Monday I should attack some school work, but decide not to. On the first day of a holiday I refuse point blank to do anything with a purpose, unless one can be found for watching Fern and Philip on the telly. Eventually I give in and decide to pretend to be a parent and at least cook a meal.
Neither of my two children will eat it.
Tuesday The sun rises bright and early. I don't. I still try to be a perfect parent. I make breakfast, put out toys in the garden and even tidy the shed. I cook a wholesome meal. Neither child will eat it.
Wednesday I went out today, all the way to the supermarket. Dodging pupils and their parents, I notice things have been moved since last time I was here. I cook a meal for the children. Guess their response.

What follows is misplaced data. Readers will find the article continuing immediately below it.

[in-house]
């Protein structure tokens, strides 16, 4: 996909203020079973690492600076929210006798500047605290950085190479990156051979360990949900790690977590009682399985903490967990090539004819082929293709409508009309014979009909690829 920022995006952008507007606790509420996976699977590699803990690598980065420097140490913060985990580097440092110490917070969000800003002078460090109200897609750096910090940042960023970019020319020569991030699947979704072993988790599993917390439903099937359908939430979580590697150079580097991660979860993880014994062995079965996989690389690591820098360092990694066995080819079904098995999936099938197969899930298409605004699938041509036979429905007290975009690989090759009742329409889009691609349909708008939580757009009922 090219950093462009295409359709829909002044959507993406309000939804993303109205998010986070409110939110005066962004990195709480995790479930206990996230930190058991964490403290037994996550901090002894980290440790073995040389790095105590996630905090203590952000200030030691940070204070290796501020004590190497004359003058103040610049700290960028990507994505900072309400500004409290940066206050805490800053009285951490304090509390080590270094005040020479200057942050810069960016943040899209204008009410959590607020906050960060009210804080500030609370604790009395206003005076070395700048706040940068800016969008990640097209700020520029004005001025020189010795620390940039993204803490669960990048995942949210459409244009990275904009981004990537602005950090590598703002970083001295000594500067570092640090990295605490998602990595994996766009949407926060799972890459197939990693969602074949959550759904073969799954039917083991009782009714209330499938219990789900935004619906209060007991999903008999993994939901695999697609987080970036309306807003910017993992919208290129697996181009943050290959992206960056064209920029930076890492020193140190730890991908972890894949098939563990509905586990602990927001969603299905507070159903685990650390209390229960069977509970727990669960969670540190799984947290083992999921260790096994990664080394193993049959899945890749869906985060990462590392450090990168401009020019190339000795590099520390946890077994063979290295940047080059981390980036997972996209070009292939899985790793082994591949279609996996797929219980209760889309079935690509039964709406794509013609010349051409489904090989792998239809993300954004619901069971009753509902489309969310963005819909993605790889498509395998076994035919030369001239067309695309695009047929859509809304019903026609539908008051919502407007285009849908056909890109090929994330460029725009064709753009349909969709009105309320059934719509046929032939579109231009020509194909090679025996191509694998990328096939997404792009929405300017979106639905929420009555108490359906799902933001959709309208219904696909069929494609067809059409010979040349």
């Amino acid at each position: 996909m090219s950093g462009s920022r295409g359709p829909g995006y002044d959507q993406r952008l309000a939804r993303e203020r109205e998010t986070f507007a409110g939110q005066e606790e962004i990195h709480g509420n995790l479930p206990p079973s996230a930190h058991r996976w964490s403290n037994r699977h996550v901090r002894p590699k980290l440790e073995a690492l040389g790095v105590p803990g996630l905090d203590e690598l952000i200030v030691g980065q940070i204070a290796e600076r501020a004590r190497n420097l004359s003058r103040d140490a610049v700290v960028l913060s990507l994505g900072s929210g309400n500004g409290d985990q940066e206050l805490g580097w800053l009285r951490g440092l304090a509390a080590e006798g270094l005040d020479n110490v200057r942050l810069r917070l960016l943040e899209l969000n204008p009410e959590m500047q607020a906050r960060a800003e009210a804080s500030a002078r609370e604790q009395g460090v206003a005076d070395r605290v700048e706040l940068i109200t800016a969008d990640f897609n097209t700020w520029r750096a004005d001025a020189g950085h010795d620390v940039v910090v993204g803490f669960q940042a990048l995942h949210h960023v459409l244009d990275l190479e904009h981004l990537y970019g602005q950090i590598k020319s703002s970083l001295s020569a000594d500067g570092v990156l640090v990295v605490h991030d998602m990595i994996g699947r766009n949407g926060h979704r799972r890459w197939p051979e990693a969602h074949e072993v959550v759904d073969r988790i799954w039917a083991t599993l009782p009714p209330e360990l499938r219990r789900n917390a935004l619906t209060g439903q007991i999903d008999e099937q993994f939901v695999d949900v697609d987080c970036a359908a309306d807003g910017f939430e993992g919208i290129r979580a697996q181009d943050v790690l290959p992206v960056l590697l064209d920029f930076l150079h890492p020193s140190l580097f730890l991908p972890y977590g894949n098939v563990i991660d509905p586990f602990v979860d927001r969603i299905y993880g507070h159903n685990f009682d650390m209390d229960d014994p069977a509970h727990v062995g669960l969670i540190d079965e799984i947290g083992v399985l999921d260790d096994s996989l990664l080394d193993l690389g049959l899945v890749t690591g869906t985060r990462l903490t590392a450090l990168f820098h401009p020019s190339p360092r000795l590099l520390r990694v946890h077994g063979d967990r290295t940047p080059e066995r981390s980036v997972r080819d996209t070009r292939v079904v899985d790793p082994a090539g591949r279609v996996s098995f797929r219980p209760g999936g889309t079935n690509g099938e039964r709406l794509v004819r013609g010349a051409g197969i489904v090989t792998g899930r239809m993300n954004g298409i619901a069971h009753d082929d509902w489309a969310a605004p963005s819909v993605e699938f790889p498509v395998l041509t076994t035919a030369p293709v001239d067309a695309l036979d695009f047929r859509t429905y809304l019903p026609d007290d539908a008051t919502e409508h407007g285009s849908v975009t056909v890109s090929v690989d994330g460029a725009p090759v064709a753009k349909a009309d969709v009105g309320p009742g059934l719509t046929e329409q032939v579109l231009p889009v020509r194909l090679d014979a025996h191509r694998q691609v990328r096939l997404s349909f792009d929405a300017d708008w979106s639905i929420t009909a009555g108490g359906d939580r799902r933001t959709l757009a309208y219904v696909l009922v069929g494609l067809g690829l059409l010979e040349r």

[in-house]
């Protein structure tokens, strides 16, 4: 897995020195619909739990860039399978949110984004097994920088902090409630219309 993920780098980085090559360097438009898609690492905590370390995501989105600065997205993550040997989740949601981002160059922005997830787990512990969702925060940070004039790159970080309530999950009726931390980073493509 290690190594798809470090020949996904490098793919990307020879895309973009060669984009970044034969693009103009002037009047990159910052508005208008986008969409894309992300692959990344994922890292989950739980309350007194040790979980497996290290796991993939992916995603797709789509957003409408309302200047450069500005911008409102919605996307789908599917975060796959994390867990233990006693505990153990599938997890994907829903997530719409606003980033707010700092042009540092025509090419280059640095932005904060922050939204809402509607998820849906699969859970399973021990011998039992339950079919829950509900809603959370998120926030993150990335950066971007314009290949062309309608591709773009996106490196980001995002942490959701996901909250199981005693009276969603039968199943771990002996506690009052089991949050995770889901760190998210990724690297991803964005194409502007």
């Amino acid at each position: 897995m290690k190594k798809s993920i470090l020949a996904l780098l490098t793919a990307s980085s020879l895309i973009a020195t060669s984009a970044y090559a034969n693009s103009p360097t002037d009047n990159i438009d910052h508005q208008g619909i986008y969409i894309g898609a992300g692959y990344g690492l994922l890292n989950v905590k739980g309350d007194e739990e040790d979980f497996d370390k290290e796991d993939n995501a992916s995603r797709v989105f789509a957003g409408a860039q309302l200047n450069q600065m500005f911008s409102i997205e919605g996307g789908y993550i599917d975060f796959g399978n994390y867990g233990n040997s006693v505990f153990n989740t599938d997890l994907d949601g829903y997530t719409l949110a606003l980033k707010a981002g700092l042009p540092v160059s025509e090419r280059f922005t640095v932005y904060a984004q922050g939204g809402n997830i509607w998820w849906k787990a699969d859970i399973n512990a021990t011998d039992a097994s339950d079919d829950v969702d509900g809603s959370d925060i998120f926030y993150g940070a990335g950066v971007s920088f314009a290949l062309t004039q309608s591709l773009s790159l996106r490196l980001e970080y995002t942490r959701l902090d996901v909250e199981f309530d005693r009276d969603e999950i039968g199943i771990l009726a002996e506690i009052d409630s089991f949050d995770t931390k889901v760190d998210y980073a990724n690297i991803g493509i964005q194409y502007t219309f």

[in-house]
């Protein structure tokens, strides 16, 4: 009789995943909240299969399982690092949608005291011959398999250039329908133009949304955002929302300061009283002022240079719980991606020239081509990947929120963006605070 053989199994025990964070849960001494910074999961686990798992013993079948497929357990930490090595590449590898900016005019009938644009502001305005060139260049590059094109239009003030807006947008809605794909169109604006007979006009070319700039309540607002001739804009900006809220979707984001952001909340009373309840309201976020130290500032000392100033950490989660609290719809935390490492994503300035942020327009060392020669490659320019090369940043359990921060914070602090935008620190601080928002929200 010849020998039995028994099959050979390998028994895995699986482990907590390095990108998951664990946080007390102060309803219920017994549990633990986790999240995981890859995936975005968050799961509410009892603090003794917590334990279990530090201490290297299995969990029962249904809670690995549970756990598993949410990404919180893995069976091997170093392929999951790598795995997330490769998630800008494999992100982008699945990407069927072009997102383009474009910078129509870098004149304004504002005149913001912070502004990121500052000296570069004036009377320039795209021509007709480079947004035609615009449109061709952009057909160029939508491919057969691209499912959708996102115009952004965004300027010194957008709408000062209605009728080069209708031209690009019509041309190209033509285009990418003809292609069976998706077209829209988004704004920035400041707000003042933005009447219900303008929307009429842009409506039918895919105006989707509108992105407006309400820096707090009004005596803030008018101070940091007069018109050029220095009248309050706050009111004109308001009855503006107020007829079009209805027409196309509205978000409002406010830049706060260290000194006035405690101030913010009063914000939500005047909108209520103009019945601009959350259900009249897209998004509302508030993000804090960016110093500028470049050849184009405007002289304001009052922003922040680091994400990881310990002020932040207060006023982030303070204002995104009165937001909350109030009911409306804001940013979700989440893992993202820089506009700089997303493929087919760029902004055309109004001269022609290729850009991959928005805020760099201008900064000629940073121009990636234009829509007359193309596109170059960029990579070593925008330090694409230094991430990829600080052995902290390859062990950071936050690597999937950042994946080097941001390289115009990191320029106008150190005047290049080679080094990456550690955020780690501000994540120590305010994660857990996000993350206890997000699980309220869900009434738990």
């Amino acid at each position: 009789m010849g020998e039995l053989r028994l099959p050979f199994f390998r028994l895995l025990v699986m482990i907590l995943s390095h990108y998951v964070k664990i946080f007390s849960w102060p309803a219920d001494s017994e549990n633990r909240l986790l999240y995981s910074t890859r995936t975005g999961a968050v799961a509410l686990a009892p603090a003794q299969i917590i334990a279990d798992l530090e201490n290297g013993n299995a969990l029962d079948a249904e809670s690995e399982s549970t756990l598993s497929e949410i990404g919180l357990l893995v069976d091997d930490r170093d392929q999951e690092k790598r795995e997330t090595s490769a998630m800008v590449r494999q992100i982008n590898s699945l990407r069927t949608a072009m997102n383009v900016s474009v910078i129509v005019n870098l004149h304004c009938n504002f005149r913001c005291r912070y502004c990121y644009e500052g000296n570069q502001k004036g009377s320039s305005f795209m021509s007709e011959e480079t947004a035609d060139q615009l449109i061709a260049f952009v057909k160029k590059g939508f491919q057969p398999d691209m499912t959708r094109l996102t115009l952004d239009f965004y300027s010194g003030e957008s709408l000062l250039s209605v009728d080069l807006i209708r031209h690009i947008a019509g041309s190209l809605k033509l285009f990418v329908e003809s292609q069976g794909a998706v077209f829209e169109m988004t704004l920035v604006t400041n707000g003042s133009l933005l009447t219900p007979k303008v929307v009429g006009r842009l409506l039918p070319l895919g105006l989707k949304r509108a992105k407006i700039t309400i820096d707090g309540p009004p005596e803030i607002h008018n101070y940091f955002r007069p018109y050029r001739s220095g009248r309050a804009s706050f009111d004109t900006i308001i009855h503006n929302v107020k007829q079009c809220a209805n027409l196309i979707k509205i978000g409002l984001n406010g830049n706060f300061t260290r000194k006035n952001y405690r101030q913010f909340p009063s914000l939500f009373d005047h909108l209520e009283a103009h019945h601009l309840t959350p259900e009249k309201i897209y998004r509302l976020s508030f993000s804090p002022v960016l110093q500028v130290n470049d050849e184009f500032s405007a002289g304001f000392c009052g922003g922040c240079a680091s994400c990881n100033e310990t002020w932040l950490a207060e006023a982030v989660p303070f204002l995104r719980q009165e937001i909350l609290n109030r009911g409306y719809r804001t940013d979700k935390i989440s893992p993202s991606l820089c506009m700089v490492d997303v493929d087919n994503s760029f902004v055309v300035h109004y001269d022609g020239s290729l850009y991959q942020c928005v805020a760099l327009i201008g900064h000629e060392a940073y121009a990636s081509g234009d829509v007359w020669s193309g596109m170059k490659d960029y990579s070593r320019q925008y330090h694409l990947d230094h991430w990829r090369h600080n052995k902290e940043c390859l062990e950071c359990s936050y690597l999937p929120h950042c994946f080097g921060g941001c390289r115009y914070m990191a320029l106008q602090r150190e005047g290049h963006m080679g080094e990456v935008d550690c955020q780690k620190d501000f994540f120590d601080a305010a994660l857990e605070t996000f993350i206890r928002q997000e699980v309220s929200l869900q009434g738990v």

Thursday My mum visits for the day and my wife takes to her bed with a mystery illness - she stores these things up for the holidays. Mum and I load the kids into the car and go to Southampton shopping for a birthday present for my elder daughter. We pass a fruitless hour in the toy department, spend pound;1.60 on parking and I buy winter gloves for the girls. I know it's August, but the next time I have a chance to go shopping, it will be too late in the season. I won't even tell you about meal time.
Friday My wife is still ill. Mum goes home.I am home alone with a terrible two and a bored five-year-old. They very nearly eat breakfast. Filled with enthusiasm, I decide to head for the supermarket and the weekend shop.
After more than an hour (they've moved things again), I notice the other haggard dads with their children. Why are two children more work than 32? I write this before meal time.
Peter Roberts is an acting deputy primary head - and parent - in Winchester, Hampshire
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